To enhance privacy and security, we've introduced a default robots.txt file in Xen Orchestra. This measure is designed to prevent search engines from indexing Xen Orchestra instances, addressing concerns about visibility on the internet. With this update, users can have peace of mind knowing their Xen Orchestra interface won't appear in search engine results, adding an extra layer of protection against unwanted online exposure.

If you're planning to expose your Xen Orchestra to the Internet, it's crucial to enhance your security measures. Always enable Two-Factor Authentication (2FA) or use authentication protocols like OpenID Connect or SAML. These added layers of security significantly reduce the risk of unauthorized access, ensuring that only verified users can interact with your XO environment. Implementing these security features is essential for safeguarding your infrastructure against potential online threats.

New XAPI stat format

The recent XCP-ng 8.3 update introduced a new version of XAPI (v23.31), leading to an unexpected issue where Xen Orchestra was unable to properly display statistics. This issue was quickly identified thanks to the vigilance of our community and the collaborative efforts of our XCP-ng, Xen Orchestra & XO Lite teams.

Upon investigation, two main changes were discovered to be the cause: a bug that scrambled the JSON file generated by XAPI, and a modification in the JSON structure itself, which now utilizes strings for all values instead of integers or floats. The reason for that: dealing with NaN, Infinity and -Infinity cases.

Thanks to the prompt and efficient teamwork between our community and developers, these issues have been resolved in both XCP-ng, Xen Orchestra & XO Lite with this latest release. This experience highlights the strength and effectiveness of our collaborative approach, demonstrating how community engagement and developer responsiveness can lead to swift problem resolution and improvements in our ecosystem.

Sort XO config backups

Addressing a practical aspect of Xen Orchestra's usability, we've refined how XO configuration backups are presented during the restoration process. Previously, the list of available backups was displayed in an unsorted and reverse order, which could be confusing and inefficient for users trying to locate a specific backup.

We've implemented a fix to sort these backups logically, now displaying them from the most recent to the oldest. This small but significant adjustment streamlines the restoration process, making it more intuitive and less time-consuming to find and restore the desired XO configuration backup.

New units added (PiB and TiB)

To stay ahead of technological advancements and cater to environments requiring large-scale storage management, we've expanded the unit options available when defining the size of objects within Xen Orchestra. Recognizing the growing need for handling vast amounts of data, users can now select from additional units, including Pebibytes (PiB) and Tebibytes (TiB), when specifying storage sizes:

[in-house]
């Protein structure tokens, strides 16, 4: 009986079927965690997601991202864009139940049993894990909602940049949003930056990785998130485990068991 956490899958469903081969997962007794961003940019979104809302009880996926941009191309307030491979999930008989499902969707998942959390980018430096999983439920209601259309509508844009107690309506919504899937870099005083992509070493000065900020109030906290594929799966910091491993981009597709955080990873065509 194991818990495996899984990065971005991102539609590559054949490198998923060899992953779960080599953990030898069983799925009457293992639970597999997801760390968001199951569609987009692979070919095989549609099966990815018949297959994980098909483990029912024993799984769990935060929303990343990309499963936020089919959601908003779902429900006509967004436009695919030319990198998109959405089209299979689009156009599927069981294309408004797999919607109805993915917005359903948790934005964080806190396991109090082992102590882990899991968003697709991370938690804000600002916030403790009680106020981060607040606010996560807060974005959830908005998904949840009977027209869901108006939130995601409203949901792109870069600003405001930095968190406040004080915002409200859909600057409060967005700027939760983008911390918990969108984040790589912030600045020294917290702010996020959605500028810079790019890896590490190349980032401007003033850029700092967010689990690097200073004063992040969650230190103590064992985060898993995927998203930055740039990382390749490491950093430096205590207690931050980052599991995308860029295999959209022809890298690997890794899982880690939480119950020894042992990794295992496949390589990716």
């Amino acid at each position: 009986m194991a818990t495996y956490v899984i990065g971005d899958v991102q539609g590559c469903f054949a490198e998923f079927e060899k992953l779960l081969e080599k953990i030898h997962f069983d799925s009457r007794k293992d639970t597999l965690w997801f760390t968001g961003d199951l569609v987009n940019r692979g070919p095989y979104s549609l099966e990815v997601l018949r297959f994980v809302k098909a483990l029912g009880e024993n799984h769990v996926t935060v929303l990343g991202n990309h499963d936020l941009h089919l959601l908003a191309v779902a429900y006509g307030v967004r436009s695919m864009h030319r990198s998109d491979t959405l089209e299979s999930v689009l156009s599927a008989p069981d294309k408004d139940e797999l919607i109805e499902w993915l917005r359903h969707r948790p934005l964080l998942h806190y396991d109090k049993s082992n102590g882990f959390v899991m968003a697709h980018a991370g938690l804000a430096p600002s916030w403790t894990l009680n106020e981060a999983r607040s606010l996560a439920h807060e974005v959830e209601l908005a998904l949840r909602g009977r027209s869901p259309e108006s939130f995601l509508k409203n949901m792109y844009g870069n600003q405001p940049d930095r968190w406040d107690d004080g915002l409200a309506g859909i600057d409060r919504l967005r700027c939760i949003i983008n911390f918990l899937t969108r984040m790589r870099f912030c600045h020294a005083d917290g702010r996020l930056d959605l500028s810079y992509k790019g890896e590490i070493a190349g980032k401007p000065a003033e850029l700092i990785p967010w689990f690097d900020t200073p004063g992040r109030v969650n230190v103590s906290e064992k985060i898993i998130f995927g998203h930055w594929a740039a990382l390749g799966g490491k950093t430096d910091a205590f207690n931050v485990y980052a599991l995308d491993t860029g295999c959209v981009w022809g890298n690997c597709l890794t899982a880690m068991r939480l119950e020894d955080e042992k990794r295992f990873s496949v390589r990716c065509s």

Enhanced VM container logic

In Xen Orchestra, we've refined how we handle the VM.$container field, which indicates the current location or association of a virtual machine (VM). Initially, the logic was straightforward: if a VM was running or paused, it was considered to be residing on a physical host, and thus the $container would reflect the host's UUID. Conversely, if the VM was stopped, it was associated with the pool.

We've now improved this logic to better accommodate scenarios where a VM's booting options are limited to a single host due to storage constraints. Specifically, when a VM's disk resides on a Storage Repository (SR) that is local to a particular host, it's clear that the VM can only be started on that host, regardless of its current state. In such cases, we maintain the $container as the host's UUID, even if the VM is not currently running.

This update provides a more accurate representation of a VM's potential locations and constraints, improving the management and scheduling of VMs within Xen Orchestra.

Network change MTU

In the Pool/network tab, you can now change the MTU for the network:

Is adjusting the MTU worth it?
Changing the MTU size is often considered by network administrators aiming to optimize network performance. However, the general advice regarding MTU adjustments is cautious: it's typically not necessary. The decision to modify the MTU should be made with specific requirements in mind, as it can introduce complexity and potential issues. Many support cases and community discussions have highlighted problems arising from incomplete configurations, especially related to jumbo frames on network switches.

In our latest update, we've made it easier to identify which suspend VDIs are associated with which VMs in the SR/disk view. A suspend VDI, which stores the memory (RAM) of a VM during snapshot or suspension, previously lacked a direct link to its corresponding VM.

This enhancement addresses that issue by clearly displaying and linking each suspend VDI to its respective VM, improving clarity and management in the interface: